“If you don’t like something but you have the power to fix it, it’s on you. This is me trying to fix it,” says Danaka Porter.
Danaka recalls her history with supraventricular tachycardia(SVT) and how she leveraged that experience and unique understanding into her current role, amongst many other accomplishments, as PhD Candidate, Cardiology.
“I was 22 and bobsledding with Team Canada and I kept getting these episodes where my heart rate wouldn’t come down. And it was getting to the point where it would last, not five to ten minutes, but hours and then into days. I went to see specialists in Vancouver and they sort of freaked out about it like why is someone in their early 20s experiencing what’s called supraventricular tachycardia(SVT). They said every time you have this you need to go to the hospital because we need to medicate you, but the issue was they couldn’t put me on a beta-blocker to slow my heartbeat because I was an athlete and I had to perform. It was like, here is a simple answer, but I couldn’t use the simple answer because that would mean I had to end my career and I didn’t want to end my career, I wanted to go to the Olympics.”
Danaka began to see multiple specialists and team physicians to help manage her SVT. As a training and traveling athlete, she had to attend these appointments mostly by herself.
“I’m hearing all these terms, like T wave and I’m googling what is a T wave? or what is a QRS complex? And I was by myself. I was flying back and forth between Calgary and Vancouver for training and I was split between two different health authorities that of course don’t share information. I ended up seeing all these specialists and I’m trying to relay information back-and-forth and no one will give me print-out results so I’m trying to take notes. It was quite frustrating and being so young, I was just being told to go do this stuff, but why? I learned that I had to take on a lot and I had to figure out what were the best steps for me. I started journaling and documenting so that I could feel good and not feel like my heart was going to jump out of my chest.”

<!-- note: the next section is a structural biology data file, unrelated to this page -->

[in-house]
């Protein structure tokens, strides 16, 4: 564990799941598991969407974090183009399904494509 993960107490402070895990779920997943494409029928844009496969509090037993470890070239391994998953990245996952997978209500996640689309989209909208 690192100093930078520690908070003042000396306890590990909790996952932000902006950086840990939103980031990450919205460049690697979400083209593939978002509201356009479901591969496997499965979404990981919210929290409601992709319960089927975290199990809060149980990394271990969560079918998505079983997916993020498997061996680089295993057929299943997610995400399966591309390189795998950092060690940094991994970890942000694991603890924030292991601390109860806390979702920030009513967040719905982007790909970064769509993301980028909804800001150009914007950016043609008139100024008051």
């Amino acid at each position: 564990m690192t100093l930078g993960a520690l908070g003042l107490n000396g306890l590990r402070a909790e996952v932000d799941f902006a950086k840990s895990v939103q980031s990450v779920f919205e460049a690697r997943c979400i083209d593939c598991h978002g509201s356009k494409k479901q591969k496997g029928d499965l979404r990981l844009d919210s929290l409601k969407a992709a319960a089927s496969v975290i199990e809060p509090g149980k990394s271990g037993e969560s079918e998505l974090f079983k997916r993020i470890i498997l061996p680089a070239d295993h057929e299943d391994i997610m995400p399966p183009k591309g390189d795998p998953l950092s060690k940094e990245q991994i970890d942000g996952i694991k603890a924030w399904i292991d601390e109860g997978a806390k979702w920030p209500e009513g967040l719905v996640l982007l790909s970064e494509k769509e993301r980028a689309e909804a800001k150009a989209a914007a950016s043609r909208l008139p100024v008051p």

Unfortunately, Danaka had to retire from bobsledding after suffering a very serious concussion on her 24th birthday.
“Then everything was quiet for a couple of years. I got into the supply chain and I was consulting. One night I had a really bad experience with AFib and I had to call the ambulance and they did the portable ECG and they were all freaking out. I had to see a different round of specialists including an endocrinologist, an internal medicine specialist, and a cardiologist. I was in a new health authority and I was not on the bobsled team anymore so I didn’t have access to my previous school of doctors. It was like starting from square one. Some of them saw me as this fascinating patient because I was 28 and female. You’re treated as this weird and special case. It’s great because you get to see all these specialists faster but you’re treated like the heart is the issue but there’s still a whole body attached to it.”
Following her experience with AFib and her introduction to a whole new care team, Danaka discusses once again her feelings of having to take on a lot by herself and how she used that as motivation to speak out.